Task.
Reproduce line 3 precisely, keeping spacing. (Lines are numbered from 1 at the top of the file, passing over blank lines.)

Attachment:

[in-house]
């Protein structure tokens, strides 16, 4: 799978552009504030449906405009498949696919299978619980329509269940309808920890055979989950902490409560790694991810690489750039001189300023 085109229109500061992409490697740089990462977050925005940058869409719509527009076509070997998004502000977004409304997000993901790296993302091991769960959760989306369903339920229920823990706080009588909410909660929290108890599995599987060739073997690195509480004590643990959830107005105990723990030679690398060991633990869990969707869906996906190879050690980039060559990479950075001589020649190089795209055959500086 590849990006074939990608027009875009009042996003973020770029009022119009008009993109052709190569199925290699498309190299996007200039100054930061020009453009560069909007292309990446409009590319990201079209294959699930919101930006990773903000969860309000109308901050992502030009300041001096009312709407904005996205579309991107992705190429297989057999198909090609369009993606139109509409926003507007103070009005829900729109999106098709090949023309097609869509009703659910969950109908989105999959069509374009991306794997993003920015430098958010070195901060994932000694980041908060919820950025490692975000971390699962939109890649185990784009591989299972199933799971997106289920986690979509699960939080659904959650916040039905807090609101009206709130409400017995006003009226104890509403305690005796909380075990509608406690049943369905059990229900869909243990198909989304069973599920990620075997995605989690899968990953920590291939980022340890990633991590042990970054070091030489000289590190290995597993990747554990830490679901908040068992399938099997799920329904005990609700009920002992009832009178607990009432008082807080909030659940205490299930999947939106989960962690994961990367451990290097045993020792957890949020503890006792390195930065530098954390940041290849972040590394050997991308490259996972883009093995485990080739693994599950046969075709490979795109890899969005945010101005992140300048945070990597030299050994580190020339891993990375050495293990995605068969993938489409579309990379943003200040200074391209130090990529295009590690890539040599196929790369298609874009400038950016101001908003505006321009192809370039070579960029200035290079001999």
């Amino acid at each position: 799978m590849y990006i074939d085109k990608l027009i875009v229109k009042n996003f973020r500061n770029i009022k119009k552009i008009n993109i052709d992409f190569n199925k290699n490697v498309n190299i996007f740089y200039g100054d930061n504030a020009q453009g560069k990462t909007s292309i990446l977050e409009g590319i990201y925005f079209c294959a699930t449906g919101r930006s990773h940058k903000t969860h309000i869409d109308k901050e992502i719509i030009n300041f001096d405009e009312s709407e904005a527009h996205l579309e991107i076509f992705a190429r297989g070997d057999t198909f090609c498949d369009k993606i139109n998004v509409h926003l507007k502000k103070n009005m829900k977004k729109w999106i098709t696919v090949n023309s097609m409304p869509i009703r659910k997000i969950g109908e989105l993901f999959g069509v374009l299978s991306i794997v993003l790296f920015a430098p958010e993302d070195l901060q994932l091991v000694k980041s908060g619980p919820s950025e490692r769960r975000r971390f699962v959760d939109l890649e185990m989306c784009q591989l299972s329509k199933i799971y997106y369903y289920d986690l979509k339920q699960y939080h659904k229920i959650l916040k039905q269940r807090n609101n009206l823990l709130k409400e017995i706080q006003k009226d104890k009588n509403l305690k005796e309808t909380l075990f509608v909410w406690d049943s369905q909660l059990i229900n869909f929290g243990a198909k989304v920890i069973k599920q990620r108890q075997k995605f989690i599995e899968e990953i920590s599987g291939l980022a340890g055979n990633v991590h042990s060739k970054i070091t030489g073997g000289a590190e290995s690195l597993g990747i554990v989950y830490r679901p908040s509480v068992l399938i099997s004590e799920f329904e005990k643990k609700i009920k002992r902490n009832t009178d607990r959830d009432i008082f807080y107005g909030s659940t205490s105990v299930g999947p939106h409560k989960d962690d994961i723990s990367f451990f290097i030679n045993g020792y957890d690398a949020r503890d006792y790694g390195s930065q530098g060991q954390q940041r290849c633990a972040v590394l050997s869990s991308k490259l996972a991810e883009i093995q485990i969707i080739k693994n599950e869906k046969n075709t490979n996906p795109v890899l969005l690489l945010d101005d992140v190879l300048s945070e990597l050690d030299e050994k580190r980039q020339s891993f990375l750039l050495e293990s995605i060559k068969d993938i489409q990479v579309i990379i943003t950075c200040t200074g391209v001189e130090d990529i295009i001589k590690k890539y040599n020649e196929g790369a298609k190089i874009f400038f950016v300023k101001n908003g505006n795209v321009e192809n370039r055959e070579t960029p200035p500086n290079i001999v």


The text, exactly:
């Amino acid at each position: 799978m590849y990006i074939d085109k990608l027009i875009v229109k009042n996003f973020r500061n770029i009022k119009k552009i008009n993109i052709d992409f190569n199925k290699n490697v498309n190299i996007f740089y200039g100054d930061n504030a020009q453009g560069k990462t909007s292309i990446l977050e409009g590319i990201y925005f079209c294959a699930t449906g919101r930006s990773h940058k903000t969860h309000i869409d109308k901050e992502i719509i030009n300041f001096d405009e009312s709407e904005a527009h996205l579309e991107i076509f992705a190429r297989g070997d057999t198909f090609c498949d369009k993606i139109n998004v509409h926003l507007k502000k103070n009005m829900k977004k729109w999106i098709t696919v090949n023309s097609m409304p869509i009703r659910k997000i969950g109908e989105l993901f999959g069509v374009l299978s991306i794997v993003l790296f920015a430098p958010e993302d070195l901060q994932l091991v000694k980041s908060g619980p919820s950025e490692r769960r975000r971390f699962v959760d939109l890649e185990m989306c784009q591989l299972s329509k199933i799971y997106y369903y289920d986690l979509k339920q699960y939080h659904k229920i959650l916040k039905q269940r807090n609101n009206l823990l709130k409400e017995i706080q006003k009226d104890k009588n509403l305690k005796e309808t909380l075990f509608v909410w406690d049943s369905q909660l059990i229900n869909f929290g243990a198909k989304v920890i069973k599920q990620r108890q075997k995605f989690i599995e899968e990953i920590s599987g291939l980022a340890g055979n990633v991590h042990s060739k970054i070091t030489g073997g000289a590190e290995s690195l597993g990747i554990v989950y830490r679901p908040s509480v068992l399938i099997s004590e799920f329904e005990k643990k609700i009920k002992r902490n009832t009178d607990r959830d009432i008082f807080y107005g909030s659940t205490s105990v299930g999947p939106h409560k989960d962690d994961i723990s990367f451990f290097i030679n045993g020792y957890d690398a949020r503890d006792y790694g390195s930065q530098g060991q954390q940041r290849c633990a972040v590394l050997s869990s991308k490259l996972a991810e883009i093995q485990i969707i080739k693994n599950e869906k046969n075709t490979n996906p795109v890899l969005l690489l945010d101005d992140v190879l300048s945070e990597l050690d030299e050994k580190r980039q020339s891993f990375l750039l050495e293990s995605i060559k068969d993938i489409q990479v579309i990379i943003t950075c200040t200074g391209v001189e130090d990529i295009i001589k590690k890539y040599n020649e196929g790369a298609k190089i874009f400038f950016v300023k101001n908003g505006n795209v321009e192809n370039r055959e070579t960029p200035p500086n290079i001999v």